Not only did we have the most talented and gorgeous cast, they were...I LOVED them! They were just dreamy in every way. It's a writer's dream to put that much effort into the material and then have people that talented performing it! And they're all in their early twenties! They're so young! I don't know how you get that talented when you're that young! They were just a dream cast. Absolutely. And that is the saddest thing for me. God. How many times can you put together a group of writers that know what they're doing and a group of actors that talented? It just felt like that, if they'd had anything to put us behind, we could at least have been a hit by WB standards. But I don't think they did a good job of getting the word out about what we were and that we might appeal to an older crowd.
See, I definitely felt it was an "older crowd" kind of show. I think it was misrepresented in the press by being a "spoof" when that just didn't really tell you -- I had a difficult time describing it, because you can't really describe it in one word. It's kind of everything. That was the strength, but that was also the roadblock of the people trying to get it out there.
I completely agree. And you really have to have someone who's willing to commit to it, because if people haven't caught on yet, but they will, because it's good and you just have to give people more time to catch onto it. You know, Seinfeld was on for three years before they moved it behind Cheers, and then it became this phenomenon. I'm not saying we were Seinfeld but I believe that, if we got lucky, we might have built an audience, because it was just a really good show. Although, at one point, we're on this pre-teen girls network and I looked at a cut of that Jason Priestley episode which, possibly, was the funniest show we did, and I'm like, "Guys, we're doing a show where it starts off with a guy getting a blowjob by a prostitute in a car! What are we thinking?!" And the amazing thing was that the WB let us do it! As sad as I was that the show got cancelled, I have never had that kind of creative freedom! They knew we were doing a great show. They knew it. And they supported us.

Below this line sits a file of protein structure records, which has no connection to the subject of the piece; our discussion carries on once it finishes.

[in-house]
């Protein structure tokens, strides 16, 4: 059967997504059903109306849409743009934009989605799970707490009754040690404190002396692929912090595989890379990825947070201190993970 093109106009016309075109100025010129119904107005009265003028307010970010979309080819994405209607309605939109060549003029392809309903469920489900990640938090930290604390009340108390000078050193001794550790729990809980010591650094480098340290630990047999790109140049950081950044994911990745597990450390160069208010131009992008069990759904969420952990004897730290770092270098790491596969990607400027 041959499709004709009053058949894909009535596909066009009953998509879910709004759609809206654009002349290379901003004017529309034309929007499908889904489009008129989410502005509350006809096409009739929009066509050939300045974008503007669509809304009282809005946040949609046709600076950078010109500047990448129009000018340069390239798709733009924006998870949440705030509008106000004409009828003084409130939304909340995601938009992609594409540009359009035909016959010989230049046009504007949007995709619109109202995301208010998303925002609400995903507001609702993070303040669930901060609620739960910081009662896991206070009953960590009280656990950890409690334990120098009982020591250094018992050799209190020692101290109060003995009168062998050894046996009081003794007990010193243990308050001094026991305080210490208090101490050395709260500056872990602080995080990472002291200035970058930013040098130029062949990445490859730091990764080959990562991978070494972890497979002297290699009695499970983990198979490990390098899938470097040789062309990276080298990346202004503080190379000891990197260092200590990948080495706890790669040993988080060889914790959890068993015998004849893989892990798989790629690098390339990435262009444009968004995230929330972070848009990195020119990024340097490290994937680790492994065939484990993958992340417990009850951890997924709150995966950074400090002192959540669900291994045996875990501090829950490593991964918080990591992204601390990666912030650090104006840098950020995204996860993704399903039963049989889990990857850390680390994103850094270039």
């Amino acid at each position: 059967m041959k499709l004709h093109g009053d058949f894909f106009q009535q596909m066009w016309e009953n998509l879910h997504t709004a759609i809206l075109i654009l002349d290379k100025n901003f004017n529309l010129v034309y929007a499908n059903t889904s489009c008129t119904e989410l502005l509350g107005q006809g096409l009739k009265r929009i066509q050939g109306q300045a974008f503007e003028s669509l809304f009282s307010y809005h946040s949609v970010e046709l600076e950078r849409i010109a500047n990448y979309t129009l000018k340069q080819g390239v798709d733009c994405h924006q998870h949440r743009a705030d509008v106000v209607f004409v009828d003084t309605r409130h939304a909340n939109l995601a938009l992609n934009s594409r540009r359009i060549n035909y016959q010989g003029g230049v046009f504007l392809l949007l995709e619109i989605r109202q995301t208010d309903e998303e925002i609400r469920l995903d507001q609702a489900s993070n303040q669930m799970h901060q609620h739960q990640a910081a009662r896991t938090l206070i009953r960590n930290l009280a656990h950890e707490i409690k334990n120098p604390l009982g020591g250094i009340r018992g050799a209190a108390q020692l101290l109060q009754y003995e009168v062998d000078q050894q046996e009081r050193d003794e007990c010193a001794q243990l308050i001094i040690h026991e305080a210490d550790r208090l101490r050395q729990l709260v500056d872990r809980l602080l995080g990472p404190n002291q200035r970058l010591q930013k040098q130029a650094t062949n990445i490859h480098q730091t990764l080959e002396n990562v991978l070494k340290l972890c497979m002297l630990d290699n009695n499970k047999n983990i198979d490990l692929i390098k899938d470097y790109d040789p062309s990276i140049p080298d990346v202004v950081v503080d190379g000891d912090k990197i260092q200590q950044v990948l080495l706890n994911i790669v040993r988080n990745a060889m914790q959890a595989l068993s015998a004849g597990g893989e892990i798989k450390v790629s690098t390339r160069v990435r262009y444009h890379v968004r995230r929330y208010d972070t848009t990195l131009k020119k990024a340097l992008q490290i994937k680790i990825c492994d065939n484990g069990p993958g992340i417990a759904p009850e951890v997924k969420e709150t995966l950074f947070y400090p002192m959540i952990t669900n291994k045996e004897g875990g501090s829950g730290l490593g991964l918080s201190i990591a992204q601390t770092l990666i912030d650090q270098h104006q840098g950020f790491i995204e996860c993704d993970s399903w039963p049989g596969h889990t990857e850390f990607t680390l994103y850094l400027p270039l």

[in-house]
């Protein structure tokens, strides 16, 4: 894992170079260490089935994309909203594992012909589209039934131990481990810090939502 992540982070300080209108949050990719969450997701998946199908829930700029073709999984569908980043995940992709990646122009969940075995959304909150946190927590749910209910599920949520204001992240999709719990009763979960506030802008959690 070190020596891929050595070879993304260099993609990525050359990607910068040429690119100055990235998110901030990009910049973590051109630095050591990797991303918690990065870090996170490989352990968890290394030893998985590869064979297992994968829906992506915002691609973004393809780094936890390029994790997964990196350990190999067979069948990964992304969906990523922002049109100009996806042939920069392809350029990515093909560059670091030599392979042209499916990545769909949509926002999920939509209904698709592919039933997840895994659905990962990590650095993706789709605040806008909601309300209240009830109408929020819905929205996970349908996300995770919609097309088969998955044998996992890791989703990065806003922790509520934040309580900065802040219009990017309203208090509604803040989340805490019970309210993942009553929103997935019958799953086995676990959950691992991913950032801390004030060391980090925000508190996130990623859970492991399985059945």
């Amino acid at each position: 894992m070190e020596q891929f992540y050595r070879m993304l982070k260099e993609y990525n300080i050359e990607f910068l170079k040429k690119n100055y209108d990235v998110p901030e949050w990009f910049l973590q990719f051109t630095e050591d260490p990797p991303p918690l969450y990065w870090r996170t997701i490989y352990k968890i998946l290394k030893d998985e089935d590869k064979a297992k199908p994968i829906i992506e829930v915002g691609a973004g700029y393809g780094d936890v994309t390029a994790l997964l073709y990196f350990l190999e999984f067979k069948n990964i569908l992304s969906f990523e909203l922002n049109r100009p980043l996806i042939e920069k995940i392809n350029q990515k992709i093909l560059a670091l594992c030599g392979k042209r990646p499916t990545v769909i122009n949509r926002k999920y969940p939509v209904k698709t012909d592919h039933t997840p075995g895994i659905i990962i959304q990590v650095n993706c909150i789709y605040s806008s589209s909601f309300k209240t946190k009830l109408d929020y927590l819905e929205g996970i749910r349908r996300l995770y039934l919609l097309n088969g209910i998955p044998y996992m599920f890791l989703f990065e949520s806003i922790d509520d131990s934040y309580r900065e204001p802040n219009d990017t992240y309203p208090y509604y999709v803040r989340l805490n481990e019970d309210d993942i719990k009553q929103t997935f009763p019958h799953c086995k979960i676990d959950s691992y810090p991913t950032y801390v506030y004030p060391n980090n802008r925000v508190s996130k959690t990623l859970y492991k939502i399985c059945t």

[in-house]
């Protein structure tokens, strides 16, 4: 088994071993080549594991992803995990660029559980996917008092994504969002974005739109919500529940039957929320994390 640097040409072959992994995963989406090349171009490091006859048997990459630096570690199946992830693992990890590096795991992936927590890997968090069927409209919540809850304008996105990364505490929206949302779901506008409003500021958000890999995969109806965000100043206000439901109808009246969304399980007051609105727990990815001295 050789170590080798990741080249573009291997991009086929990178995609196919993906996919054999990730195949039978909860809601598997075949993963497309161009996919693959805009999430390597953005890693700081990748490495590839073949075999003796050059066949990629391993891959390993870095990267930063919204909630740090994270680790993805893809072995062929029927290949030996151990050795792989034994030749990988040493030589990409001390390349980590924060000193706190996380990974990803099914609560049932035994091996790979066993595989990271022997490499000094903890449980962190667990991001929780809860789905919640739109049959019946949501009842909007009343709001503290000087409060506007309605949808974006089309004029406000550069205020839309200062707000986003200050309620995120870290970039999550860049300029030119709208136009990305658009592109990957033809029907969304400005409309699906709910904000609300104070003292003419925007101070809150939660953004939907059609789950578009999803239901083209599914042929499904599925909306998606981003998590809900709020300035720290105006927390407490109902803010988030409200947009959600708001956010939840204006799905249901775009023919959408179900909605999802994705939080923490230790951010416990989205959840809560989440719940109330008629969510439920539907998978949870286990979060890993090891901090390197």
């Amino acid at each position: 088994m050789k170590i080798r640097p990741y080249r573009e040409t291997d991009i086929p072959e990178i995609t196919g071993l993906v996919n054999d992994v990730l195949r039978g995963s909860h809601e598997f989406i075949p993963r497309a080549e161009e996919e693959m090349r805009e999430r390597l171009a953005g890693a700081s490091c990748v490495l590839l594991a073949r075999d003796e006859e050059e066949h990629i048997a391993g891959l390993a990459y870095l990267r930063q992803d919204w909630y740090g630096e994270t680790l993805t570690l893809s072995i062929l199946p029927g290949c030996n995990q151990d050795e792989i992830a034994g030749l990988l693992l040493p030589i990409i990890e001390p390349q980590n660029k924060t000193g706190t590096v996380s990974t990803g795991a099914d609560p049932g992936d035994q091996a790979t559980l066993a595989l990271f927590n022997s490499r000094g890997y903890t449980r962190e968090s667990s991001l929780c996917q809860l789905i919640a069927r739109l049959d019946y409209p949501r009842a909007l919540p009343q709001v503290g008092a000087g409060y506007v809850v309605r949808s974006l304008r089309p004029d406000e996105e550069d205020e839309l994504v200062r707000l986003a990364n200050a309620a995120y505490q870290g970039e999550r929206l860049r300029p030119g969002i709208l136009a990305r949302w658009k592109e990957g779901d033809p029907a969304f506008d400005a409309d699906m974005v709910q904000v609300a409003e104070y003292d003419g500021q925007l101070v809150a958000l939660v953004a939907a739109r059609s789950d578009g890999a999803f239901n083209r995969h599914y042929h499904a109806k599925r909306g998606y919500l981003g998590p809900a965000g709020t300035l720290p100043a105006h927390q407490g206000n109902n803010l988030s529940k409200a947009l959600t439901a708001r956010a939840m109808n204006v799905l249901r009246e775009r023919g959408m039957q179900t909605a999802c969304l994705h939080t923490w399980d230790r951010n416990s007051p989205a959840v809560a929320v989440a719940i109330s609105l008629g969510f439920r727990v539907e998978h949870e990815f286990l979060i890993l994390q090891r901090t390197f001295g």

The people in Standards and Practices, they called us when we ran that scene past them and we thought, "They're NEVER gonna let us have this girl pop out of his lap!" So they called me from Standards and Practices and they're like, "Well, you know, we think it's hilarious, but we're just not sure." They actually went to the next level of executives to try and get it approved. Because it was out of their hands, it was that outrageous. Of course, the show was so under the radar that no one would even have noticed, but they just asked for us to add one line as a compromise so no one would think it was a blowjob. So I came up with the line, "Is there a problem, officer? The young lady was just looking for her earring." Which was a hilarious line, and they were like, "Oh, yeah, that's good! Now you can leave the blowjob in!" And their other note, which was equally hilarious, was that his hands had to be where you could see them and that he couldn't reach down and zip up his pants. I'm going, "So you're saying that you would rather have us believe that he's just sitting there with his dick hanging out while the cop comes up rather than being that graphic?" [laughing] But, you know what? If they wanted us to do that and they let us get away with all the other stuff we got away with...plus, I thought Jason Priestley just did a great job directing and he was wonderful in it.